Scientists and conservationists have long been concerned about the increasing amount of plastic in our oceans. Millions of tons of plastics enter the oceans every year as litter discarded by humans, and have been found in seabirds, fish, whales and turtles.
Once swallowed, the material cannot be digested, building up in digestive tracts, and, while being broken down into smaller particles, toxic chemicals are released which are thought to impact chemical and hormone balances. These plastics and chemicals accumulate up the food chain and reach organisms such as tuna, mackerel and salmon that are eaten by humans.
Plastic does not biodegrade. It breaks down into small particles when exposed to UV radiation, chemical degradation and the movement of the waves. Microplastics are defined by NOAA (National Oceanic and Atmospheric Administration) as plastic particles that are less than 5 mm in diameter. Between 5,000 and 95,000 particles of microplastics could be released from a single use of a cosmetic product that contains microbeads.
The impact of these materials on the life cycle of animals has been hard to measure up until now.
A study, recently published in Science, has shown that young fish exposed to microplastics prefer eating microplastics to their natural food, their growth is stunted, and they ignore chemical signals warning them of the presence of predators. The authors exposed European perch (Perca fluviatilis) larvae to different concentrations of polystyrene, equivalent to average and high concentrations of microplastics found along the Swedish coast.In the absence of microplastics, 96% of the eggs hatched successfully, but this decreased to 81% for eggs exposed to high concentrations. Fish that hatched into the microplastic environment were smaller and slower than those in a clean environment. When exposed to predation, fish that were reared in the microplastic environment ignored chemical cues warning of the presence of a predator which would usually make them freeze to avoid being seen. These unfortunate fish were picked off by the pike three times more quickly than those raised in plastic-free water.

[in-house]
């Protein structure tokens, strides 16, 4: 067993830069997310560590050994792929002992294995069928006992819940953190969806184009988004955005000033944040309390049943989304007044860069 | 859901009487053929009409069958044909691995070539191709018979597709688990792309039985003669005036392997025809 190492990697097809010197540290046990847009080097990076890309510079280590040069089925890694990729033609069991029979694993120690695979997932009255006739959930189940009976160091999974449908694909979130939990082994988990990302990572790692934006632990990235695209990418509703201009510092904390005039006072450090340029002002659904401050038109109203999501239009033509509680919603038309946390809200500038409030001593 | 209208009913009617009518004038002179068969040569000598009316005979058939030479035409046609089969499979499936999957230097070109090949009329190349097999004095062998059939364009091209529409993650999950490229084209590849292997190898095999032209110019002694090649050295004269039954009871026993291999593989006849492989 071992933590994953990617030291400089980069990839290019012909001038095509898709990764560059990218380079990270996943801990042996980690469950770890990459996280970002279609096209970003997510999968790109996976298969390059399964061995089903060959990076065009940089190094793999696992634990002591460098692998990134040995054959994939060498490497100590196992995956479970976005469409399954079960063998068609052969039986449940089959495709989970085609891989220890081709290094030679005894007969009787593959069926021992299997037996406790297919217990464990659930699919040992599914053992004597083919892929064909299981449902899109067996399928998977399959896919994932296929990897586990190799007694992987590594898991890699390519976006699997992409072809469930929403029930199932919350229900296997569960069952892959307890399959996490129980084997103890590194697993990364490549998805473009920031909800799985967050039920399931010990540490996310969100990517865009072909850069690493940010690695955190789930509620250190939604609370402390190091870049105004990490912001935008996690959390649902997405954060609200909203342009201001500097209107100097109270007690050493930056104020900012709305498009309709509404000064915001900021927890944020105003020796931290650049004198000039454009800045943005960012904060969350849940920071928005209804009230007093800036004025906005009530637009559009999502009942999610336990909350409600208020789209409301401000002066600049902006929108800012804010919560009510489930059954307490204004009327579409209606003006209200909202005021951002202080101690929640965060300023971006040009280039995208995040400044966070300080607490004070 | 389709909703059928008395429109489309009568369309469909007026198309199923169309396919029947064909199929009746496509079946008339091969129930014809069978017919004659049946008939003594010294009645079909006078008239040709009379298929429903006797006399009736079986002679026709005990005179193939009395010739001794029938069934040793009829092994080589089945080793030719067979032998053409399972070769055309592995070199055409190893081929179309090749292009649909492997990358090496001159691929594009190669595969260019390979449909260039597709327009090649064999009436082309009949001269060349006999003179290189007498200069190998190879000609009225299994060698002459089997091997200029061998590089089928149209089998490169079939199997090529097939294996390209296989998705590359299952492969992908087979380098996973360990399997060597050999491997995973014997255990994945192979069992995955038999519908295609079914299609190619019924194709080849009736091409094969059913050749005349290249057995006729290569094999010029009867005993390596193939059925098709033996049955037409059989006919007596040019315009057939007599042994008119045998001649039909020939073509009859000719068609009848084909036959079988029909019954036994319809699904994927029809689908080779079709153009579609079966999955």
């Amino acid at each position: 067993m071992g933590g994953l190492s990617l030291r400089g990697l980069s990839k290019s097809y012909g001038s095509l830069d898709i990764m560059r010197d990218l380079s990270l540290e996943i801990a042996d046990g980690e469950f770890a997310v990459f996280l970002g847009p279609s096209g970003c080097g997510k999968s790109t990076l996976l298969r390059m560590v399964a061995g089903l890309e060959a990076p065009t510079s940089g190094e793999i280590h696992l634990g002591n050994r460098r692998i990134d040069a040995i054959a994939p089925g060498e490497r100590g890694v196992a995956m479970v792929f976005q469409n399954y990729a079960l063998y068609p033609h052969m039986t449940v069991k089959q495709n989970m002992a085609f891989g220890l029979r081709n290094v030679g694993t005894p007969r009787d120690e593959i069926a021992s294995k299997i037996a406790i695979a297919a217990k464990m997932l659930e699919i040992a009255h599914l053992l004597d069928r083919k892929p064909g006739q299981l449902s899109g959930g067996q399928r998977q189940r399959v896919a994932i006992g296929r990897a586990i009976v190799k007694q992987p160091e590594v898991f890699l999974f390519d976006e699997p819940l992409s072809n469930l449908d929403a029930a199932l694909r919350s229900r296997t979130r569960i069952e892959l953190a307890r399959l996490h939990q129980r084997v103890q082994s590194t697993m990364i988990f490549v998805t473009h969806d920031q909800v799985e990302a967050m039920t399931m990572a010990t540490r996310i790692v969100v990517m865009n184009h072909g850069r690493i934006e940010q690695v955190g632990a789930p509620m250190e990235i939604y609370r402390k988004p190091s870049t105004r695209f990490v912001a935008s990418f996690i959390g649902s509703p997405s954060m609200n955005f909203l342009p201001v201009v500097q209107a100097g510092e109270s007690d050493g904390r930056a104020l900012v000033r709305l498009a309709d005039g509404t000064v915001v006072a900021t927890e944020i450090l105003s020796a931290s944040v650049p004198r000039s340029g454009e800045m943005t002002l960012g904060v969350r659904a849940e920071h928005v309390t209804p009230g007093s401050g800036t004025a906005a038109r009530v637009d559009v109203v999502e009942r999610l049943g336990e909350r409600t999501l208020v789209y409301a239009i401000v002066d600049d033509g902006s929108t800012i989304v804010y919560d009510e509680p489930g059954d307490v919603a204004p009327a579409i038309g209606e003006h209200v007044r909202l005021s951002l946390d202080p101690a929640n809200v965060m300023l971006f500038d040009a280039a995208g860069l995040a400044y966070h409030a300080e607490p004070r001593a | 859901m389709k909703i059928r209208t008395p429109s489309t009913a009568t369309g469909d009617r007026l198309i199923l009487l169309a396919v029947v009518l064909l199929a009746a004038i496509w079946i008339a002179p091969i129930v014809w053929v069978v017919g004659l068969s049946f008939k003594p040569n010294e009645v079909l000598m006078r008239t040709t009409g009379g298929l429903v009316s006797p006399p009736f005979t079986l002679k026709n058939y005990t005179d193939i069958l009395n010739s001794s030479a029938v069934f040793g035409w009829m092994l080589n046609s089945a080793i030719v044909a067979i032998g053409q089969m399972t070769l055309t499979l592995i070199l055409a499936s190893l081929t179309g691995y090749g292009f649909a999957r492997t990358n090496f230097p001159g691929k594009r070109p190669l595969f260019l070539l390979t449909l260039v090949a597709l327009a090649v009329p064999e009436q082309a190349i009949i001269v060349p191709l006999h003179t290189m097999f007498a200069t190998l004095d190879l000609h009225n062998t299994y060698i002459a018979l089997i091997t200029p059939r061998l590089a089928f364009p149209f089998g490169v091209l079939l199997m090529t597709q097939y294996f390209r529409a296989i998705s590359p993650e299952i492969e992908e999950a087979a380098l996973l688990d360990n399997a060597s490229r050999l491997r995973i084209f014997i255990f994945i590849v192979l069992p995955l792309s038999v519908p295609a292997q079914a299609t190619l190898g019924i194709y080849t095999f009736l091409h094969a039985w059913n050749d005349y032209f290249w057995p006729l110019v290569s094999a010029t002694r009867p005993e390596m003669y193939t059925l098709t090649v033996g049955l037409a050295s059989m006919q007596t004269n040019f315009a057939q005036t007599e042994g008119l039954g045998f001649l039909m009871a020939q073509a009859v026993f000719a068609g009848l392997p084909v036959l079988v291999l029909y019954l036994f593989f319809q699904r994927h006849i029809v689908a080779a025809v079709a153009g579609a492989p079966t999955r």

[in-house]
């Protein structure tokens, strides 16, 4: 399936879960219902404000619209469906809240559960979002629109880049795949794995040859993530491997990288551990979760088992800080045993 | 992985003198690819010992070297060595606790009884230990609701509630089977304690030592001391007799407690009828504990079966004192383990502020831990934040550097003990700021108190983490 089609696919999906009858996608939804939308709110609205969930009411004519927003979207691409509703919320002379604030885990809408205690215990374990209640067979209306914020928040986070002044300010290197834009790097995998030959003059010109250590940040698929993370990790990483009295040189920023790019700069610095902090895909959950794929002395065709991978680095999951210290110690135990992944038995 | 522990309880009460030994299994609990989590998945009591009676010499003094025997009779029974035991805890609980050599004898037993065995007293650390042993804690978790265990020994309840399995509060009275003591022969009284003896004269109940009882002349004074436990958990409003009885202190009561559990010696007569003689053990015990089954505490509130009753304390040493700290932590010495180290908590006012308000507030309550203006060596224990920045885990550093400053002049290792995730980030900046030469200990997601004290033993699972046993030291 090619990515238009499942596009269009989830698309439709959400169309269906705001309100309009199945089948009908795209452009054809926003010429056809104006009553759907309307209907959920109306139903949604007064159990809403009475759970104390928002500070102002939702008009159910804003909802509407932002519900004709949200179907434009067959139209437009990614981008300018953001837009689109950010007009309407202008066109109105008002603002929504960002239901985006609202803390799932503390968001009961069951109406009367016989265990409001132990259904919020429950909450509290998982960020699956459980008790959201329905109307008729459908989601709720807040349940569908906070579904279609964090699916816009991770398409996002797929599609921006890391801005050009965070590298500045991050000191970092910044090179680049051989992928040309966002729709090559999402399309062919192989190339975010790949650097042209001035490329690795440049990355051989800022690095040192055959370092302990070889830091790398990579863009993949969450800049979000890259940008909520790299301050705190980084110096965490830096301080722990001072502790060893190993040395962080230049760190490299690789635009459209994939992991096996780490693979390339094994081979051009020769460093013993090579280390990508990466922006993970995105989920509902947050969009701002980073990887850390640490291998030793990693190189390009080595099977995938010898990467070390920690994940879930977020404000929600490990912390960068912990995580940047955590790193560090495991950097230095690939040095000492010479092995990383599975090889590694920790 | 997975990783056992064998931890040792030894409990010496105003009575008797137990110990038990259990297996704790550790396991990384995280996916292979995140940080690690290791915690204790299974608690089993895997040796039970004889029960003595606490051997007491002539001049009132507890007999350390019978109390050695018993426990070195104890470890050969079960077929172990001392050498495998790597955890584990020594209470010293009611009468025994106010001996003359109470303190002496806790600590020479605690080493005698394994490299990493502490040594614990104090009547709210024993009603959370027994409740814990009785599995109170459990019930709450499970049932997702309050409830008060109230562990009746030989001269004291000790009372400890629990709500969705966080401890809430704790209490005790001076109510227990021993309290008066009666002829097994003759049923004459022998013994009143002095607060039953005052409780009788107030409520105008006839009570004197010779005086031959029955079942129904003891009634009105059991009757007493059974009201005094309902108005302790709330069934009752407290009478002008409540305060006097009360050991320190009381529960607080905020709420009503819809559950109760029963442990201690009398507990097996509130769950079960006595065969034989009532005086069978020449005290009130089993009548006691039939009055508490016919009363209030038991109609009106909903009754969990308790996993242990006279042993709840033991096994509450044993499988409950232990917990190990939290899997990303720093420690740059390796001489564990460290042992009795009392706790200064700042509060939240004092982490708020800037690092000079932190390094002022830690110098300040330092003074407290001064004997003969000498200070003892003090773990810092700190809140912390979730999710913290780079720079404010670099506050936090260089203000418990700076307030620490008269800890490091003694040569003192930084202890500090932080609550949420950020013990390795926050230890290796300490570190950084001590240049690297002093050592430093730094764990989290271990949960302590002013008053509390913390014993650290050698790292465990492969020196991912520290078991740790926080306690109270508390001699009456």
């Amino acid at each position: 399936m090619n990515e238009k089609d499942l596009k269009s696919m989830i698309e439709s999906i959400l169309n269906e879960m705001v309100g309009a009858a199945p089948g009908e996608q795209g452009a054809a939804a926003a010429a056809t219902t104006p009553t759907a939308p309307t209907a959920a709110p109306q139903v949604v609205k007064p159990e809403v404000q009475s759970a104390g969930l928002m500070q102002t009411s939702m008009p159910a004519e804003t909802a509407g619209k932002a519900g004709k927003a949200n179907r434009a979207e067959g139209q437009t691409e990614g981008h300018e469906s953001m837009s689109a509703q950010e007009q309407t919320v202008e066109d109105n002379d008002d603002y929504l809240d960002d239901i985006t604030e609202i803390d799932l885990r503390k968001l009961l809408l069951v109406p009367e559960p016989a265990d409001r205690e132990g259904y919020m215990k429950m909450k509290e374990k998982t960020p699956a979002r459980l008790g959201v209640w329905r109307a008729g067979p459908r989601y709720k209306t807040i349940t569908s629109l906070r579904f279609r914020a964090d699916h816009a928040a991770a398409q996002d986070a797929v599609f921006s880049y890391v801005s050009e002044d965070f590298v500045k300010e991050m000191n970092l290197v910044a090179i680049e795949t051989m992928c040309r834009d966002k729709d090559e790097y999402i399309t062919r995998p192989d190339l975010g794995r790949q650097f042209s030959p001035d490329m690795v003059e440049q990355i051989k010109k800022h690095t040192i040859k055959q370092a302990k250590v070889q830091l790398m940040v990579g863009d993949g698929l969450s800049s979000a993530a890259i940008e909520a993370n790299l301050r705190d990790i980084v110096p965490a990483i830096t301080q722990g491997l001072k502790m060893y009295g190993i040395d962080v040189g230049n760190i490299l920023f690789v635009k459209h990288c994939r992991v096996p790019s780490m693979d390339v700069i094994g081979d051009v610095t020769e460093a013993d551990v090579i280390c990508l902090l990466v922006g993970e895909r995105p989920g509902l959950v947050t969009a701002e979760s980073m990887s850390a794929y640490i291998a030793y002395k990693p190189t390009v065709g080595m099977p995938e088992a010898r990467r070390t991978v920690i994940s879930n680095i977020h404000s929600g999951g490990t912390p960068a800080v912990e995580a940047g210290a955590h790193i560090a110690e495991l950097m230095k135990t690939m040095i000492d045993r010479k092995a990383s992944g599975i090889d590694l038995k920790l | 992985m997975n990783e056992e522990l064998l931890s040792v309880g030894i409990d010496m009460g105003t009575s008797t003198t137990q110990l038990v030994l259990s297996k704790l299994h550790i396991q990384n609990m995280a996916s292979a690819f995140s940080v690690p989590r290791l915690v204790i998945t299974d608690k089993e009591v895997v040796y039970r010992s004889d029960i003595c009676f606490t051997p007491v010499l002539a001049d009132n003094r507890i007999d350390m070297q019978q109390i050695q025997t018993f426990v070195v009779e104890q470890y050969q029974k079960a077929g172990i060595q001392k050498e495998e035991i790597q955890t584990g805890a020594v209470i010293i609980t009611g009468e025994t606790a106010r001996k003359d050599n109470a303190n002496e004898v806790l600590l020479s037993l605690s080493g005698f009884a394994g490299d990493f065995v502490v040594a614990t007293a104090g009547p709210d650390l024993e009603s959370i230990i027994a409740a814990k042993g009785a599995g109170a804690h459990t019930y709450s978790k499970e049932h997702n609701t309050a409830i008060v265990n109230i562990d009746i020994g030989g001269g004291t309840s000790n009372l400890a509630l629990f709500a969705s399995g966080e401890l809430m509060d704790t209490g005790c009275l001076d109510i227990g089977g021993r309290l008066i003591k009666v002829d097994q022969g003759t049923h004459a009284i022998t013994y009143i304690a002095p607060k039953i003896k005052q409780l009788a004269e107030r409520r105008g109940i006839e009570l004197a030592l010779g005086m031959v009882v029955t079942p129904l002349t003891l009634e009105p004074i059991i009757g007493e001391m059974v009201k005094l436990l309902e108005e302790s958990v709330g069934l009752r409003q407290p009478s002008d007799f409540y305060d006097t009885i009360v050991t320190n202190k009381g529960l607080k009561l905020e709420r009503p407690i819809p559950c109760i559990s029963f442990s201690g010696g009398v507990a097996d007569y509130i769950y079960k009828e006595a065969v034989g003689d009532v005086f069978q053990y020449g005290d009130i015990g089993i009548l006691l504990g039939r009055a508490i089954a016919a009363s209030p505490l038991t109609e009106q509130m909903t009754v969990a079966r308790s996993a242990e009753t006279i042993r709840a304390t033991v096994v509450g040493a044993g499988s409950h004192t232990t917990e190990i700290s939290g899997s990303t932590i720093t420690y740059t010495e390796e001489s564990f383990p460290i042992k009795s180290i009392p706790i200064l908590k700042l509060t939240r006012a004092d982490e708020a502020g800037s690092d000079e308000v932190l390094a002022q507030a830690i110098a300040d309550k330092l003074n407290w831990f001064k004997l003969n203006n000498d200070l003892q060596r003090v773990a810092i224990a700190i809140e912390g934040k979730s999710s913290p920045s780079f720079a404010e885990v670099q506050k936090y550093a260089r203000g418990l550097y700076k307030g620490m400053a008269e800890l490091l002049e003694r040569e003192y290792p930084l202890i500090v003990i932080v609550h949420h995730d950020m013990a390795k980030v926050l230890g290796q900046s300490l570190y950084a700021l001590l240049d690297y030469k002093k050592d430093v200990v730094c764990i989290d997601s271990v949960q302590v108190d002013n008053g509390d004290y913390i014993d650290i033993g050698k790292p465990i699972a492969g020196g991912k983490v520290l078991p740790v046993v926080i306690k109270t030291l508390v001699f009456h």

Once microplastics are in the environment they are impossible to get rid of. Preventing the release of plastics into our waterways and oceans should be a matter of priority. For decades now, campaigners have been calling for countries to reduce the amount of waste allowed to enter the marine environment. More recently, campaigns are focussing on ending the use of microplastics in cosmetics and body care products and some companies have committed to stop using them. The US has already banned their use. The EU has yet to respond.
However, according to this latest research this could be too little, too late. If the early life stages of other species are similarly affected and this translates into increased mortality, as it does for the perch, the effects on aquatic ecosystems could be far-reaching, long-lasting and profound.